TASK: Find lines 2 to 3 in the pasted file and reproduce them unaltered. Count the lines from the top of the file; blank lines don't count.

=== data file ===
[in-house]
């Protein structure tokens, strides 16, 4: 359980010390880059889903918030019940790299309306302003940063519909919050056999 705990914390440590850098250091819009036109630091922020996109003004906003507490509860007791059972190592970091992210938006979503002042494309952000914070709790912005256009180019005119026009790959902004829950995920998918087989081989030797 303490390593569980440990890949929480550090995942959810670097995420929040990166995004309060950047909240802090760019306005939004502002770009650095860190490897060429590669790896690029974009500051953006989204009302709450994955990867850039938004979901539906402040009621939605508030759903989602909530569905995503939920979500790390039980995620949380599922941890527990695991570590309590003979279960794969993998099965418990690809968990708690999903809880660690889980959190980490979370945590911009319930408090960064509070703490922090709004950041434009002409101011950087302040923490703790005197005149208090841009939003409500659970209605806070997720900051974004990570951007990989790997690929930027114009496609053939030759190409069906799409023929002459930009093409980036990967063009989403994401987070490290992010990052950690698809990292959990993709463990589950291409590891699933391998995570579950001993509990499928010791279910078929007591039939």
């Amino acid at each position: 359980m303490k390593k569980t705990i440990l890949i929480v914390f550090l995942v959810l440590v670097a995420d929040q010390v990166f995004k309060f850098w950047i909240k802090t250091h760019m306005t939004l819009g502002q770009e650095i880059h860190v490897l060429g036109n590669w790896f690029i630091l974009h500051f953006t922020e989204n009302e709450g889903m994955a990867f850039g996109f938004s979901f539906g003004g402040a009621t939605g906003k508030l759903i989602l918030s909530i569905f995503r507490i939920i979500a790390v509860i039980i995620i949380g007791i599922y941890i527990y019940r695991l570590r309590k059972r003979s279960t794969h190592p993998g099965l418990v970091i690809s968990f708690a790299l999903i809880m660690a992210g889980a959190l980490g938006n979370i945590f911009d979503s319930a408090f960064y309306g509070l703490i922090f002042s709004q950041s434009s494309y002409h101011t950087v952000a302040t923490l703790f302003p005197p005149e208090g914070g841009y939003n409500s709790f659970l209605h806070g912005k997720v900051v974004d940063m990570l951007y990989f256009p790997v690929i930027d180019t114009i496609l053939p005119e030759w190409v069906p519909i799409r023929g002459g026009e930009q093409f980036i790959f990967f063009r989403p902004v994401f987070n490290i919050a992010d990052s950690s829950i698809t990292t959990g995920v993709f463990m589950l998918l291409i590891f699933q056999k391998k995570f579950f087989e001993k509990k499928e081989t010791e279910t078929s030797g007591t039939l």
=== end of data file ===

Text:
């Protein structure tokens, strides 16, 4: 359980010390880059889903918030019940790299309306302003940063519909919050056999 705990914390440590850098250091819009036109630091922020996109003004906003507490509860007791059972190592970091992210938006979503002042494309952000914070709790912005256009180019005119026009790959902004829950995920998918087989081989030797 303490390593569980440990890949929480550090995942959810670097995420929040990166995004309060950047909240802090760019306005939004502002770009650095860190490897060429590669790896690029974009500051953006989204009302709450994955990867850039938004979901539906402040009621939605508030759903989602909530569905995503939920979500790390039980995620949380599922941890527990695991570590309590003979279960794969993998099965418990690809968990708690999903809880660690889980959190980490979370945590911009319930408090960064509070703490922090709004950041434009002409101011950087302040923490703790005197005149208090841009939003409500659970209605806070997720900051974004990570951007990989790997690929930027114009496609053939030759190409069906799409023929002459930009093409980036990967063009989403994401987070490290992010990052950690698809990292959990993709463990589950291409590891699933391998995570579950001993509990499928010791279910078929007591039939």
């Amino acid at each position: 359980m303490k390593k569980t705990i440990l890949i929480v914390f550090l995942v959810l440590v670097a995420d929040q010390v990166f995004k309060f850098w950047i909240k802090t250091h760019m306005t939004l819009g502002q770009e650095i880059h860190v490897l060429g036109n590669w790896f690029i630091l974009h500051f953006t922020e989204n009302e709450g889903m994955a990867f850039g996109f938004s979901f539906g003004g402040a009621t939605g906003k508030l759903i989602l918030s909530i569905f995503r507490i939920i979500a790390v509860i039980i995620i949380g007791i599922y941890i527990y019940r695991l570590r309590k059972r003979s279960t794969h190592p993998g099965l418990v970091i690809s968990f708690a790299l999903i809880m660690a992210g889980a959190l980490g938006n979370i945590f911009d979503s319930a408090f960064y309306g509070l703490i922090f002042s709004q950041s434009s494309y002409h101011t950087v952000a302040t923490l703790f302003p005197p005149e208090g914070g841009y939003n409500s709790f659970l209605h806070g912005k997720v900051v974004d940063m990570l951007y990989f256009p790997v690929i930027d180019t114009i496609l053939p005119e030759w190409v069906p519909i799409r023929g002459g026009e930009q093409f980036i790959f990967f063009r989403p902004v994401f987070n490290i919050a992010d990052s950690s829950i698809t990292t959990g995920v993709f463990m589950l998918l291409i590891f699933q056999k391998k995570f579950f087989e001993k509990k499928e081989t010791e279910t078929s030797g007591t039939l």